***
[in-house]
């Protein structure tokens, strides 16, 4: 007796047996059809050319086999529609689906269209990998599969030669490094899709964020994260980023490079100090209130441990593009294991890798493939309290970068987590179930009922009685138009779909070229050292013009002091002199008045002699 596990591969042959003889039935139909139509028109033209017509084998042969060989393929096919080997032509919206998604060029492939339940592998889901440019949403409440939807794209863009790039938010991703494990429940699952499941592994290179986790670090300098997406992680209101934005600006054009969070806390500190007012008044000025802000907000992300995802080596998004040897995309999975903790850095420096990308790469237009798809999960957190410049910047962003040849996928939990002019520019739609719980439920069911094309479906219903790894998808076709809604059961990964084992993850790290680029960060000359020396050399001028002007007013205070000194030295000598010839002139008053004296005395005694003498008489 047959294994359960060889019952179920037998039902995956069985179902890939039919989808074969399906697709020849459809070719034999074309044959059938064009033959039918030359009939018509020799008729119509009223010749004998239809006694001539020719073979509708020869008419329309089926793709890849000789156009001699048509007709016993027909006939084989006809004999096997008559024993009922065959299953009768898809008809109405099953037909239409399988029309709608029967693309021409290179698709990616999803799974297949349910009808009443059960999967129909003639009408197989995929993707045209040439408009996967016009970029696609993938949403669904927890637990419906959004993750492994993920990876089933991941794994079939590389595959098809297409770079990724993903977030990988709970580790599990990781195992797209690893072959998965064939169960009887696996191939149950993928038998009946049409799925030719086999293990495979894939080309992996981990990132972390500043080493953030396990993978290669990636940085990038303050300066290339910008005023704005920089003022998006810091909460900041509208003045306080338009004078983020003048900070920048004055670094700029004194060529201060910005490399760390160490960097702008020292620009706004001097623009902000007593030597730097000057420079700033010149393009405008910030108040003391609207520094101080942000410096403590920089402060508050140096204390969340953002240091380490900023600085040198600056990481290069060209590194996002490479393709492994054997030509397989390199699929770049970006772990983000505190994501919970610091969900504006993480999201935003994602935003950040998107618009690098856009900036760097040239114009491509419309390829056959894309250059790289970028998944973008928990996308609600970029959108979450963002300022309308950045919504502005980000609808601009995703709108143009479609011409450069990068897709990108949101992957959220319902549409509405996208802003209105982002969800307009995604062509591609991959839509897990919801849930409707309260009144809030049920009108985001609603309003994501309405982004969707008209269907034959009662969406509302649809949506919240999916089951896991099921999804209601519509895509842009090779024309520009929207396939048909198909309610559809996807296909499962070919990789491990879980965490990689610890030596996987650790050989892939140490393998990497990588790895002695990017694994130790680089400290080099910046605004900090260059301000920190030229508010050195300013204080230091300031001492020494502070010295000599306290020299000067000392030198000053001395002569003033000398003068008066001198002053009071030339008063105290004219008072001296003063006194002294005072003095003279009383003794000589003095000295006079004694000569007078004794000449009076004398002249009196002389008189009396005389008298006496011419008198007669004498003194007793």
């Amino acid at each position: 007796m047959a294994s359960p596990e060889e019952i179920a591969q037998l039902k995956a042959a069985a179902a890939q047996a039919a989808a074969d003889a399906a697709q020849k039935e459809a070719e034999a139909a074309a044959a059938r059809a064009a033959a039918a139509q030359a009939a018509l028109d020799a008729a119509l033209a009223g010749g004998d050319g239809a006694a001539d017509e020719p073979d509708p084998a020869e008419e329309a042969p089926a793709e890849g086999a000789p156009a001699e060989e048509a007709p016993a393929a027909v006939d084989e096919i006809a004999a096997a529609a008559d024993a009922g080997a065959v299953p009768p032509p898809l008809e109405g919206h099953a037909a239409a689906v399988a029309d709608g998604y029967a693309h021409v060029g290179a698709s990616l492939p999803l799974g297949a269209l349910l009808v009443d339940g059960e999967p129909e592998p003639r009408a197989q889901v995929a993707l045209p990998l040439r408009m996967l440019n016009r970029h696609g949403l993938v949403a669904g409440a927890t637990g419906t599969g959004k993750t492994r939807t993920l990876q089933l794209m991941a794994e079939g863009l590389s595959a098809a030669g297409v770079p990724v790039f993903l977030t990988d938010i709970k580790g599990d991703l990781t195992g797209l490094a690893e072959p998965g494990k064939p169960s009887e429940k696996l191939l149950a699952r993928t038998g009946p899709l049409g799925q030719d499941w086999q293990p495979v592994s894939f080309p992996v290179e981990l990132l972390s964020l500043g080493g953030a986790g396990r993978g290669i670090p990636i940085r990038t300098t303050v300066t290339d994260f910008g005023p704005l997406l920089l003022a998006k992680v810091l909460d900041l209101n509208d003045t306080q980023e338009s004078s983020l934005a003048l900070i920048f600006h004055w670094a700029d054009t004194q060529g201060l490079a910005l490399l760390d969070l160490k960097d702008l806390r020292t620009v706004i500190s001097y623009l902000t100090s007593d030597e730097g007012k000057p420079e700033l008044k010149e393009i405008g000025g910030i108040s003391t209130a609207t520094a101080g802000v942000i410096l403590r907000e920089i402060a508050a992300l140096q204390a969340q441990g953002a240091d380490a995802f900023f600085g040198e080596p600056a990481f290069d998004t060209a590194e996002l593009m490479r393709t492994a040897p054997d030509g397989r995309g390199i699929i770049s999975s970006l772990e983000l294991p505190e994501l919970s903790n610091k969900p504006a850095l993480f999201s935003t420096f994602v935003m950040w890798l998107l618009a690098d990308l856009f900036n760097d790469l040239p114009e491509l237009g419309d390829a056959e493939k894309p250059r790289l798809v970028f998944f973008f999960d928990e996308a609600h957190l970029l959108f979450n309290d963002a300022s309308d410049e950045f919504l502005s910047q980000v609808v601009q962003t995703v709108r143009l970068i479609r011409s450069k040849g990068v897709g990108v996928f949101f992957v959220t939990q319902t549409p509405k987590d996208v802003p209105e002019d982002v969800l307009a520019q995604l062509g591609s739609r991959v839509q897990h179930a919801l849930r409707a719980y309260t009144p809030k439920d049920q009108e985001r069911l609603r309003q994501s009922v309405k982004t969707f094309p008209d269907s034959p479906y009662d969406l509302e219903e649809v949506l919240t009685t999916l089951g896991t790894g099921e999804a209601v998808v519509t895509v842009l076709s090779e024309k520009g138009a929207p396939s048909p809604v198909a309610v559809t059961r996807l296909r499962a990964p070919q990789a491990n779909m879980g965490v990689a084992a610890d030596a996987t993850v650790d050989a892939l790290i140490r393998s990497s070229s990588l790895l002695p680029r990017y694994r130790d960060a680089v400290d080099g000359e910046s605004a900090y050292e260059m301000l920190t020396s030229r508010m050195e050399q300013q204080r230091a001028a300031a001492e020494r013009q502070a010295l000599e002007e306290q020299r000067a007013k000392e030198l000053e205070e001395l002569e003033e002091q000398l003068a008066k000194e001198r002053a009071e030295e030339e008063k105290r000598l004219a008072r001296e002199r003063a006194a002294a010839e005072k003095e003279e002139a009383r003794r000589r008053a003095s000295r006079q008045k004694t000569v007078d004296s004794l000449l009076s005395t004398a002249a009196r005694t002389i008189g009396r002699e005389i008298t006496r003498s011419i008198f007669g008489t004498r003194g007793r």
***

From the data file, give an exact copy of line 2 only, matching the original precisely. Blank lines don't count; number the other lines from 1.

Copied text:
């Protein structure tokens, strides 16, 4: 007796047996059809050319086999529609689906269209990998599969030669490094899709964020994260980023490079100090209130441990593009294991890798493939309290970068987590179930009922009685138009779909070229050292013009002091002199008045002699 596990591969042959003889039935139909139509028109033209017509084998042969060989393929096919080997032509919206998604060029492939339940592998889901440019949403409440939807794209863009790039938010991703494990429940699952499941592994290179986790670090300098997406992680209101934005600006054009969070806390500190007012008044000025802000907000992300995802080596998004040897995309999975903790850095420096990308790469237009798809999960957190410049910047962003040849996928939990002019520019739609719980439920069911094309479906219903790894998808076709809604059961990964084992993850790290680029960060000359020396050399001028002007007013205070000194030295000598010839002139008053004296005395005694003498008489 047959294994359960060889019952179920037998039902995956069985179902890939039919989808074969399906697709020849459809070719034999074309044959059938064009033959039918030359009939018509020799008729119509009223010749004998239809006694001539020719073979509708020869008419329309089926793709890849000789156009001699048509007709016993027909006939084989006809004999096997008559024993009922065959299953009768898809008809109405099953037909239409399988029309709608029967693309021409290179698709990616999803799974297949349910009808009443059960999967129909003639009408197989995929993707045209040439408009996967016009970029696609993938949403669904927890637990419906959004993750492994993920990876089933991941794994079939590389595959098809297409770079990724993903977030990988709970580790599990990781195992797209690893072959998965064939169960009887696996191939149950993928038998009946049409799925030719086999293990495979894939080309992996981990990132972390500043080493953030396990993978290669990636940085990038303050300066290339910008005023704005920089003022998006810091909460900041509208003045306080338009004078983020003048900070920048004055670094700029004194060529201060910005490399760390160490960097702008020292620009706004001097623009902000007593030597730097000057420079700033010149393009405008910030108040003391609207520094101080942000410096403590920089402060508050140096204390969340953002240091380490900023600085040198600056990481290069060209590194996002490479393709492994054997030509397989390199699929770049970006772990983000505190994501919970610091969900504006993480999201935003994602935003950040998107618009690098856009900036760097040239114009491509419309390829056959894309250059790289970028998944973008928990996308609600970029959108979450963002300022309308950045919504502005980000609808601009995703709108143009479609011409450069990068897709990108949101992957959220319902549409509405996208802003209105982002969800307009995604062509591609991959839509897990919801849930409707309260009144809030049920009108985001609603309003994501309405982004969707008209269907034959009662969406509302649809949506919240999916089951896991099921999804209601519509895509842009090779024309520009929207396939048909198909309610559809996807296909499962070919990789491990879980965490990689610890030596996987650790050989892939140490393998990497990588790895002695990017694994130790680089400290080099910046605004900090260059301000920190030229508010050195300013204080230091300031001492020494502070010295000599306290020299000067000392030198000053001395002569003033000398003068008066001198002053009071030339008063105290004219008072001296003063006194002294005072003095003279009383003794000589003095000295006079004694000569007078004794000449009076004398002249009196002389008189009396005389008298006496011419008198007669004498003194007793």